On the break, I wandered around the exhibits and looked at the materials promoting awareness of human trafficking. While I am very glad that there are stronger voices within conservative evangelical culture calling on Christians to be involved in doing justice, I couldn’t help feeling a bit cynical after what I’d just experienced. Church leaders know that many folks are hostile to the church because of a perception that it has been hypocritical and unconcerned with justice. We want to counter this perception, but we are too politically polarized to do anything about climate change, or women’s rights / abortion, or predatory lending, or drone attacks in Pakistan, or gay rights, or militarism, so we need a “safe” cause we can all agree on. Nobody is FOR human trafficking. Like Joseph Kony’s practice of using child soldiers, it’s something we can all agree is bad.

Before anyone begins angrily composing a reply about me being dismissive of human trafficking, please hear me: I am glad we can agree. I am intensely practical about such things, and I don’t particularly care why someone is motivated to do justice. Nobody has to meet an ideological litmus test before they can do good, or be passionate about a certain social issue before it is cool to be so.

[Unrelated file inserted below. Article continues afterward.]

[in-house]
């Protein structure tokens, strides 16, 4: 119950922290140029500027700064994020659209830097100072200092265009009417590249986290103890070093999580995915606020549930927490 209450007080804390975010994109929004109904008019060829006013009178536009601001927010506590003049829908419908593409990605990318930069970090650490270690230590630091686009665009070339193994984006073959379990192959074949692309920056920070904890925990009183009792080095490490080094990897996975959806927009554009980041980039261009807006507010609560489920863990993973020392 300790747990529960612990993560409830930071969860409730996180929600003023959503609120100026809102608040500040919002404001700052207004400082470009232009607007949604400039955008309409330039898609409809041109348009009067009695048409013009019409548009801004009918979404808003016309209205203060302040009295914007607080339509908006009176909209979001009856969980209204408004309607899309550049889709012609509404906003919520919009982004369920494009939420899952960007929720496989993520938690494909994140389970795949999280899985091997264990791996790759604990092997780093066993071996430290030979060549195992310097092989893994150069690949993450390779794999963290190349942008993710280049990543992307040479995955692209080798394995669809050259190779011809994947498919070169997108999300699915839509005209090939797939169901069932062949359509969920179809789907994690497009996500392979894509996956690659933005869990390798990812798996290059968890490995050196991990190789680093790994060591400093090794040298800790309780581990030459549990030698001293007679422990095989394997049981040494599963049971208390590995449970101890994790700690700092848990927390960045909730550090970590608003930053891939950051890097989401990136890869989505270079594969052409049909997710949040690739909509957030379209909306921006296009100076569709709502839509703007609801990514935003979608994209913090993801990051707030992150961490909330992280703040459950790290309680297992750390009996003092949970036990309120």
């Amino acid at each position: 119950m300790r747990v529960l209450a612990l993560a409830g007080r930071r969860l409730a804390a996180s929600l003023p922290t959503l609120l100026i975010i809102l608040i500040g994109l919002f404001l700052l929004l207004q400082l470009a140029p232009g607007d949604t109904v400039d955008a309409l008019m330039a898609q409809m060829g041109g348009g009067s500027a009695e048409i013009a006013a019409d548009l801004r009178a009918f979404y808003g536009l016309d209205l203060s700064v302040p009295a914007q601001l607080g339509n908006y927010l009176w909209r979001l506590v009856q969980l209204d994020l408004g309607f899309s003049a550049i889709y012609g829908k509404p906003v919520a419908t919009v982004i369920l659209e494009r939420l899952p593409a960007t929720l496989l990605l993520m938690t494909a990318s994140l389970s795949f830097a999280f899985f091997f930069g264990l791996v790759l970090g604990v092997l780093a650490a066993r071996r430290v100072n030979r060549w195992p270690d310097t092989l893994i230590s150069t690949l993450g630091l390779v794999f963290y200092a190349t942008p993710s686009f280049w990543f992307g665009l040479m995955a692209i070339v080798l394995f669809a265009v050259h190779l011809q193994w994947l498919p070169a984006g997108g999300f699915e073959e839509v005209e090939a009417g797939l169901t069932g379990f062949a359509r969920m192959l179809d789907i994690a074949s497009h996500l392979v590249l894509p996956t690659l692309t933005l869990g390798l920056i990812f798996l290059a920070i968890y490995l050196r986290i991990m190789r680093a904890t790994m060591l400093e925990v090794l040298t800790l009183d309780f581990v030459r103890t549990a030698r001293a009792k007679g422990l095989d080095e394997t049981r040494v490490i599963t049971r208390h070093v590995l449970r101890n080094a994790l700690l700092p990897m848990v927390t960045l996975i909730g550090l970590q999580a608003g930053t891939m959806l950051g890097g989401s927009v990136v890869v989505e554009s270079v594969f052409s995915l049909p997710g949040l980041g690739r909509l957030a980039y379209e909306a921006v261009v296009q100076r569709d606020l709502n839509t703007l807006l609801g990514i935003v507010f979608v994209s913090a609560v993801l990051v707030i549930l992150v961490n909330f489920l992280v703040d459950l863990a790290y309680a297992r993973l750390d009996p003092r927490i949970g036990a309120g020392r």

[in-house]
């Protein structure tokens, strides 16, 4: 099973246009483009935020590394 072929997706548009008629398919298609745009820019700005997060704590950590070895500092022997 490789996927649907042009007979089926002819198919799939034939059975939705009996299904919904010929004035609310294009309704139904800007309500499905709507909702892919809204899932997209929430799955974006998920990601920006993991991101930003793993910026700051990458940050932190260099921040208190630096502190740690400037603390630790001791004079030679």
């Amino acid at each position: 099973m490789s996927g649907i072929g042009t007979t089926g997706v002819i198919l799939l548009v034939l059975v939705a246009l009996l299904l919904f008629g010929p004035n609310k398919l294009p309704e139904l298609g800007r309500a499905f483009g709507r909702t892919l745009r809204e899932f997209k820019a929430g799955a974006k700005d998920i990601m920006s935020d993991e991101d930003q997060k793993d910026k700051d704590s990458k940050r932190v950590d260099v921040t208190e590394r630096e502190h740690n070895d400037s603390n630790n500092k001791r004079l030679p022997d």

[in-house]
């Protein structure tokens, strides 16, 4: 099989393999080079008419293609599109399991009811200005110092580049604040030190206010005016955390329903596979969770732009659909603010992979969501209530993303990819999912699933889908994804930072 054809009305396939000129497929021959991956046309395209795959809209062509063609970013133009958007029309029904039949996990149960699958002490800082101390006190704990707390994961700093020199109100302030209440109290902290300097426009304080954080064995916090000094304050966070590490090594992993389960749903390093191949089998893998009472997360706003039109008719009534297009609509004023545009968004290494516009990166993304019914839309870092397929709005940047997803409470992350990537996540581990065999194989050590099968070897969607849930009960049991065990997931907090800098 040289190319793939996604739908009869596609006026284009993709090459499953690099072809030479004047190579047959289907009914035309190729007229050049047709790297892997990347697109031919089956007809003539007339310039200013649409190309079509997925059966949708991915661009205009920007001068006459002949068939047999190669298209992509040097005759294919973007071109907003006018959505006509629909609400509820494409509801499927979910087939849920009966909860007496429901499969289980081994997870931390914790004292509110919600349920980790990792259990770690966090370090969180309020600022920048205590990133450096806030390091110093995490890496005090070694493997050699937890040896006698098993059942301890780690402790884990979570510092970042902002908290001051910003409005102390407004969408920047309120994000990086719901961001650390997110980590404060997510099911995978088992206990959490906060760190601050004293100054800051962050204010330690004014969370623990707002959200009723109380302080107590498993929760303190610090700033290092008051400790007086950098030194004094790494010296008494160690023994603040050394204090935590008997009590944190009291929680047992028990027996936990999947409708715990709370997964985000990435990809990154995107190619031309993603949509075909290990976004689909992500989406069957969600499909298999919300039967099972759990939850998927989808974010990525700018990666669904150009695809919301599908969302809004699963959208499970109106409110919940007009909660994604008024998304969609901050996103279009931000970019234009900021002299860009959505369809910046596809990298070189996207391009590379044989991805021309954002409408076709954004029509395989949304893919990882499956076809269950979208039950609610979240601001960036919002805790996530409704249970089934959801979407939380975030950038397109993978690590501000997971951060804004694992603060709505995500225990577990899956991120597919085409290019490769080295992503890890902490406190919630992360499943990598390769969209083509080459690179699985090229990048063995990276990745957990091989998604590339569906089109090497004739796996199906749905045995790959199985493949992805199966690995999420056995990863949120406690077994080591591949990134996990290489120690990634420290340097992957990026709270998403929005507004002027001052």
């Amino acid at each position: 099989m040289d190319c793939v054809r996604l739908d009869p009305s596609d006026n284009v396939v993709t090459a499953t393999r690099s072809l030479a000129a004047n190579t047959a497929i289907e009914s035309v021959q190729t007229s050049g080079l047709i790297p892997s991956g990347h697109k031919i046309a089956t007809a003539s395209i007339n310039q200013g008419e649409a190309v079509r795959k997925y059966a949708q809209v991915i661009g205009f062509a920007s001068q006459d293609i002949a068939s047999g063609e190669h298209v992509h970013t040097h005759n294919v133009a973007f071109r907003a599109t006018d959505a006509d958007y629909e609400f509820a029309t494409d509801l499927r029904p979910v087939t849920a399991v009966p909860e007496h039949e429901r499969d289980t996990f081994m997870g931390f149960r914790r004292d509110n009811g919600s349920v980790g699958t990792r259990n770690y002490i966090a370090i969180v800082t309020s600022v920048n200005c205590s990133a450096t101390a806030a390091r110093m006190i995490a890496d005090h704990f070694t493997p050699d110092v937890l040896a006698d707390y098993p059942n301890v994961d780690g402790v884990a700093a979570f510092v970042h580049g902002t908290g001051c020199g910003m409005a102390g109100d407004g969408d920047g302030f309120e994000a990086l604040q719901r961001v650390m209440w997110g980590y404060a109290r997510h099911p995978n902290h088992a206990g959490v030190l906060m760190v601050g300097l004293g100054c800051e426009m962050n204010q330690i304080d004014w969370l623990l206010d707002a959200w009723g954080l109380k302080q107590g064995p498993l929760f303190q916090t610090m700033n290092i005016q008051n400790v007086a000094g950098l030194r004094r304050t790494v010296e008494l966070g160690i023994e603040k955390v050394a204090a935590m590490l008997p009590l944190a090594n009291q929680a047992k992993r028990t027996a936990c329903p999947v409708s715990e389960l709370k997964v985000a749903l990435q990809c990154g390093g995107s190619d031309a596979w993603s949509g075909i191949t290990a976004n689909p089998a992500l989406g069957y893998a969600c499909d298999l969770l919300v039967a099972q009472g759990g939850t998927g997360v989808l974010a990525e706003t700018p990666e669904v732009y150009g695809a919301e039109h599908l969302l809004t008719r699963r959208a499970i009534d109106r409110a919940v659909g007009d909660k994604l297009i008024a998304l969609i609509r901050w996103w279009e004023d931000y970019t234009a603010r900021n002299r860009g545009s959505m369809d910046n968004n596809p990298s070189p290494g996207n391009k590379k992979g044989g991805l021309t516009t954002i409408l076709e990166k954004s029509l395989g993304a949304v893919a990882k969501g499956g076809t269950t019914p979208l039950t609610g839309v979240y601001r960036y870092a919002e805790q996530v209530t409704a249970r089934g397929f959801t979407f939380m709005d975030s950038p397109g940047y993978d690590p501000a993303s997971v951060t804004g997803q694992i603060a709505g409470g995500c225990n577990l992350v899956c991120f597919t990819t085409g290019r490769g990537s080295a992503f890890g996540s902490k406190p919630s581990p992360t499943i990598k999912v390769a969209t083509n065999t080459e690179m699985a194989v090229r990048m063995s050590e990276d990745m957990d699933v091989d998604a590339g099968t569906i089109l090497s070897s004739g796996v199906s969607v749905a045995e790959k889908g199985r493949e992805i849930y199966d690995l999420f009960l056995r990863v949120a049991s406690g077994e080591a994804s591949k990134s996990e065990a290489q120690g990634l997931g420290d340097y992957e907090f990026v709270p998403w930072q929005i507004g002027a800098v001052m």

But this is yet another way that the experience felt like God telling me, “This message isn’t for you.”

I am aware that there are cool hunters who serve conservative evangelical culture trying to keep their fingers on the pulse of what’s hip. They want to be able to reach more people, and so I do not resent their appropriation of what’s cool (like DIY trends). As I said, I’m intensely practical about such things. But for me and, I suspect, the people I’m trying to reach, you can’t just take the same message and wrap it in skinny jeans and hipster glasses and expect it to work. It will come off as fake, even if you self-deprecatingly talk about how uncool you are.

Now, for some people, it isn’t fakeThis is because we’re dealing with social discourses, those ways of talking, dressing, and presenting yourself that mark you as belonging to a certain group of people. We all “pull off” being a certain kind of person. If we succeed, we are “authentic,” and if we do not succeed, we are “fake.” But Christians often seem to have this idea that they can opt out of such discourses. They profess that they follow their faith, that they are neither conservative nor liberal, that their God transcends mere politics, or bandwagons, or economic ideologies, or brand loyalties. It’s charming, in a way, like Holden Caufield complaining about “the phonies” in The Catcher in the Rye,  even while he can’t keep himself from lying.

But it made me aware of the contextual nature of the gospel. I do not think God’s “Good News” is necessarily the same news for all people. It isn’t, as many evangelists argue, a timeless truth that you wrap in a different package to reach a new generation. It’s a living truth that gets embodied, incarnated in a group of people with a particular mission. So their message wasn’t for me.